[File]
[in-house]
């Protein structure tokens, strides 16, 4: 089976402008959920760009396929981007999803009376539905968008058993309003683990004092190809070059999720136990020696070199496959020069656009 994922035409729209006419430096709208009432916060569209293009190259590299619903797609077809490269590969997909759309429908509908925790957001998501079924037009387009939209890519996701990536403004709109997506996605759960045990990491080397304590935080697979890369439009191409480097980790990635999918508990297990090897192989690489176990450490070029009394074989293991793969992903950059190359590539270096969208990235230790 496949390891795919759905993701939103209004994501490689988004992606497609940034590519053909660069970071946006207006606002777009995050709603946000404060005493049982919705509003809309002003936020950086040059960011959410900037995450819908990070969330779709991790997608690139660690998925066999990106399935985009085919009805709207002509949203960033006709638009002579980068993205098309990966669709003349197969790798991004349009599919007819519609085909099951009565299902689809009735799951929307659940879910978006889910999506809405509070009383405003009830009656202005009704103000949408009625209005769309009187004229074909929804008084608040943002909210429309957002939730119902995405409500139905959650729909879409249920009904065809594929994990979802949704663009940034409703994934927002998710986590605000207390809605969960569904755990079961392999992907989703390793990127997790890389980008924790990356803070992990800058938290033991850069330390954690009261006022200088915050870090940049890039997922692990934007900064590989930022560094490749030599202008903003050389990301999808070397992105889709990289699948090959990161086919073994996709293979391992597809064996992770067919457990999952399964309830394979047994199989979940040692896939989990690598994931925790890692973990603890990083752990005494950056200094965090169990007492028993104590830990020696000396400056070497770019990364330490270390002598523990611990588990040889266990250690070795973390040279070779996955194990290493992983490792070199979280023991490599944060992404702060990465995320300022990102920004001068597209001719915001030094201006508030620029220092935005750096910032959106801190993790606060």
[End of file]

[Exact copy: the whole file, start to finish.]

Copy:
[in-house]
């Protein structure tokens, strides 16, 4: 089976402008959920760009396929981007999803009376539905968008058993309003683990004092190809070059999720136990020696070199496959020069656009 994922035409729209006419430096709208009432916060569209293009190259590299619903797609077809490269590969997909759309429908509908925790957001998501079924037009387009939209890519996701990536403004709109997506996605759960045990990491080397304590935080697979890369439009191409480097980790990635999918508990297990090897192989690489176990450490070029009394074989293991793969992903950059190359590539270096969208990235230790 496949390891795919759905993701939103209004994501490689988004992606497609940034590519053909660069970071946006207006606002777009995050709603946000404060005493049982919705509003809309002003936020950086040059960011959410900037995450819908990070969330779709991790997608690139660690998925066999990106399935985009085919009805709207002509949203960033006709638009002579980068993205098309990966669709003349197969790798991004349009599919007819519609085909099951009565299902689809009735799951929307659940879910978006889910999506809405509070009383405003009830009656202005009704103000949408009625209005769309009187004229074909929804008084608040943002909210429309957002939730119902995405409500139905959650729909879409249920009904065809594929994990979802949704663009940034409703994934927002998710986590605000207390809605969960569904755990079961392999992907989703390793990127997790890389980008924790990356803070992990800058938290033991850069330390954690009261006022200088915050870090940049890039997922692990934007900064590989930022560094490749030599202008903003050389990301999808070397992105889709990289699948090959990161086919073994996709293979391992597809064996992770067919457990999952399964309830394979047994199989979940040692896939989990690598994931925790890692973990603890990083752990005494950056200094965090169990007492028993104590830990020696000396400056070497770019990364330490270390002598523990611990588990040889266990250690070795973390040279070779996955194990290493992983490792070199979280023991490599944060992404702060990465995320300022990102920004001068597209001719915001030094201006508030620029220092935005750096910032959106801190993790606060």